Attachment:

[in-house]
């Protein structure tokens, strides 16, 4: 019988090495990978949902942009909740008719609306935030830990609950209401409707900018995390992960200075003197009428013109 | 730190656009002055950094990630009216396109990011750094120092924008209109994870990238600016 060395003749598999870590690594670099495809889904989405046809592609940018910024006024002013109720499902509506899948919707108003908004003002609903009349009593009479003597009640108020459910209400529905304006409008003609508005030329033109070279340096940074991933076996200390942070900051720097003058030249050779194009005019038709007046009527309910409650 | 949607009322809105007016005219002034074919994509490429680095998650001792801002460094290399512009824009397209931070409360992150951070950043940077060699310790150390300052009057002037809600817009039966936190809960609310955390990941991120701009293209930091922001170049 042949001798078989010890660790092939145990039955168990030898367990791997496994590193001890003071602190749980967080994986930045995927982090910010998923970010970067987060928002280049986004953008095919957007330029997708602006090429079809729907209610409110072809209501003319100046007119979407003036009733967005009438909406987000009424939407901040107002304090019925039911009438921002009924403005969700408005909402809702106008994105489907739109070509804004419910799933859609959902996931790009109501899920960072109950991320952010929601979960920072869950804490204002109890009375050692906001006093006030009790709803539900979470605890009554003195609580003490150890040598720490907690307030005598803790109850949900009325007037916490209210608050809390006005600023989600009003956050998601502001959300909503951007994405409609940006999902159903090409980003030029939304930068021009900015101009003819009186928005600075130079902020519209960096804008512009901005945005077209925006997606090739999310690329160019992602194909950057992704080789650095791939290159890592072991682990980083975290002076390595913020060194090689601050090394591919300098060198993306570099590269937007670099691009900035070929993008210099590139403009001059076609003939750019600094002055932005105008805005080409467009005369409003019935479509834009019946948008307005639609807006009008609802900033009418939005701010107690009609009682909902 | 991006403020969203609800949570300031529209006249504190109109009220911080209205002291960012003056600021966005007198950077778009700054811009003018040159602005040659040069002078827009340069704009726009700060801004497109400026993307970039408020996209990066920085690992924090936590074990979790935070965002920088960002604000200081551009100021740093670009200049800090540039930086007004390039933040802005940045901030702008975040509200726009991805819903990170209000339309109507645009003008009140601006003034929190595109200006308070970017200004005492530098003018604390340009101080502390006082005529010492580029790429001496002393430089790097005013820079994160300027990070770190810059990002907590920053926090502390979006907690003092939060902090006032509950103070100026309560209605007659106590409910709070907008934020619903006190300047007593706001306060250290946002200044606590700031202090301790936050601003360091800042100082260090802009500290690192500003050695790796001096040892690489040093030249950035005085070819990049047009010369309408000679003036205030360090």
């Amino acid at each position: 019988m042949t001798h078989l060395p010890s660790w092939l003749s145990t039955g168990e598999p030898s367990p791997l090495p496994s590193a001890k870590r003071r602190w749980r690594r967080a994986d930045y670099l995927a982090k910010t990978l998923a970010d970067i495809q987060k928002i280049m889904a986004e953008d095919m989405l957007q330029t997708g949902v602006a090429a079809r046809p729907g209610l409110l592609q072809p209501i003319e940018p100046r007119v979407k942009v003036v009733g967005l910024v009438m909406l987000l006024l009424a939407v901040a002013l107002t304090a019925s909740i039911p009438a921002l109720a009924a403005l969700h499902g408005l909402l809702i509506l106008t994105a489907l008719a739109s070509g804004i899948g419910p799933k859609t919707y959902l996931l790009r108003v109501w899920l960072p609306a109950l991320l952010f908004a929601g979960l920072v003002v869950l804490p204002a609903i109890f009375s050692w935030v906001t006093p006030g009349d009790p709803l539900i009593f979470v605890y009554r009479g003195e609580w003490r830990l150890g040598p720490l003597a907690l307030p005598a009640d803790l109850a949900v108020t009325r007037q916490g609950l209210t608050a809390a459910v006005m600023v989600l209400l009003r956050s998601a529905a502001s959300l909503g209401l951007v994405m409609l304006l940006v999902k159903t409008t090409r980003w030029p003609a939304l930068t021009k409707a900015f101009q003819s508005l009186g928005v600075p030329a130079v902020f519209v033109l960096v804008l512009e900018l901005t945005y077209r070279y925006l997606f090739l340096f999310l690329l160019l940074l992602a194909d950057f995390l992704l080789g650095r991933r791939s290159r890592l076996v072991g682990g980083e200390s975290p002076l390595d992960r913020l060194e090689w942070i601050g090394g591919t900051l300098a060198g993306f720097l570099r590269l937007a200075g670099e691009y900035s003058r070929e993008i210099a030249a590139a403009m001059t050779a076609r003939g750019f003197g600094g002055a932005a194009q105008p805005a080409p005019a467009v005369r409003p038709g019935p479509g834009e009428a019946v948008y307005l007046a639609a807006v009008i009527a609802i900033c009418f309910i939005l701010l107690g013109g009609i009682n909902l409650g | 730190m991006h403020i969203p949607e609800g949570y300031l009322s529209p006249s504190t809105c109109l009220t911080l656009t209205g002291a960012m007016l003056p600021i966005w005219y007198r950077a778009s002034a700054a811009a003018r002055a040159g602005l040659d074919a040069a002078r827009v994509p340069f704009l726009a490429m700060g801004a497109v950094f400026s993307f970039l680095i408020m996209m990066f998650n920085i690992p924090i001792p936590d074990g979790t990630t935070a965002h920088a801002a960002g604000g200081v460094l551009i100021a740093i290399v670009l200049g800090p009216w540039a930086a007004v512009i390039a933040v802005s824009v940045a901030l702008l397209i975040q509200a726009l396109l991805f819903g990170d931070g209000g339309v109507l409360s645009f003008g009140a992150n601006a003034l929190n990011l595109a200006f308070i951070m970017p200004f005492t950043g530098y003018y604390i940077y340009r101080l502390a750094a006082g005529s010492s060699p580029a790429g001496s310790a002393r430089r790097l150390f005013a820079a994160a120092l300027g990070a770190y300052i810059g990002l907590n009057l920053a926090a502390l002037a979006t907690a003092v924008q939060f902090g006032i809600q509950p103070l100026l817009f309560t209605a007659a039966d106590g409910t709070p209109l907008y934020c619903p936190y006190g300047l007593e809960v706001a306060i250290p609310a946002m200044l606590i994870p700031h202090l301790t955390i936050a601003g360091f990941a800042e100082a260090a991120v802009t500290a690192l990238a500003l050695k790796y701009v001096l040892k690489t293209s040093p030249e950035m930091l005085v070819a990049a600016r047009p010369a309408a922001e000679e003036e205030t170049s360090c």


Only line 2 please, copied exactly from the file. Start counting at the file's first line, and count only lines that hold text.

């Protein structure tokens, strides 16, 4: 019988090495990978949902942009909740008719609306935030830990609950209401409707900018995390992960200075003197009428013109 | 730190656009002055950094990630009216396109990011750094120092924008209109994870990238600016 060395003749598999870590690594670099495809889904989405046809592609940018910024006024002013109720499902509506899948919707108003908004003002609903009349009593009479003597009640108020459910209400529905304006409008003609508005030329033109070279340096940074991933076996200390942070900051720097003058030249050779194009005019038709007046009527309910409650 | 949607009322809105007016005219002034074919994509490429680095998650001792801002460094290399512009824009397209931070409360992150951070950043940077060699310790150390300052009057002037809600817009039966936190809960609310955390990941991120701009293209930091922001170049 042949001798078989010890660790092939145990039955168990030898367990791997496994590193001890003071602190749980967080994986930045995927982090910010998923970010970067987060928002280049986004953008095919957007330029997708602006090429079809729907209610409110072809209501003319100046007119979407003036009733967005009438909406987000009424939407901040107002304090019925039911009438921002009924403005969700408005909402809702106008994105489907739109070509804004419910799933859609959902996931790009109501899920960072109950991320952010929601979960920072869950804490204002109890009375050692906001006093006030009790709803539900979470605890009554003195609580003490150890040598720490907690307030005598803790109850949900009325007037916490209210608050809390006005600023989600009003956050998601502001959300909503951007994405409609940006999902159903090409980003030029939304930068021009900015101009003819009186928005600075130079902020519209960096804008512009901005945005077209925006997606090739999310690329160019992602194909950057992704080789650095791939290159890592072991682990980083975290002076390595913020060194090689601050090394591919300098060198993306570099590269937007670099691009900035070929993008210099590139403009001059076609003939750019600094002055932005105008805005080409467009005369409003019935479509834009019946948008307005639609807006009008609802900033009418939005701010107690009609009682909902 | 991006403020969203609800949570300031529209006249504190109109009220911080209205002291960012003056600021966005007198950077778009700054811009003018040159602005040659040069002078827009340069704009726009700060801004497109400026993307970039408020996209990066920085690992924090936590074990979790935070965002920088960002604000200081551009100021740093670009200049800090540039930086007004390039933040802005940045901030702008975040509200726009991805819903990170209000339309109507645009003008009140601006003034929190595109200006308070970017200004005492530098003018604390340009101080502390006082005529010492580029790429001496002393430089790097005013820079994160300027990070770190810059990002907590920053926090502390979006907690003092939060902090006032509950103070100026309560209605007659106590409910709070907008934020619903006190300047007593706001306060250290946002200044606590700031202090301790936050601003360091800042100082260090802009500290690192500003050695790796001096040892690489040093030249950035005085070819990049047009010369309408000679003036205030360090």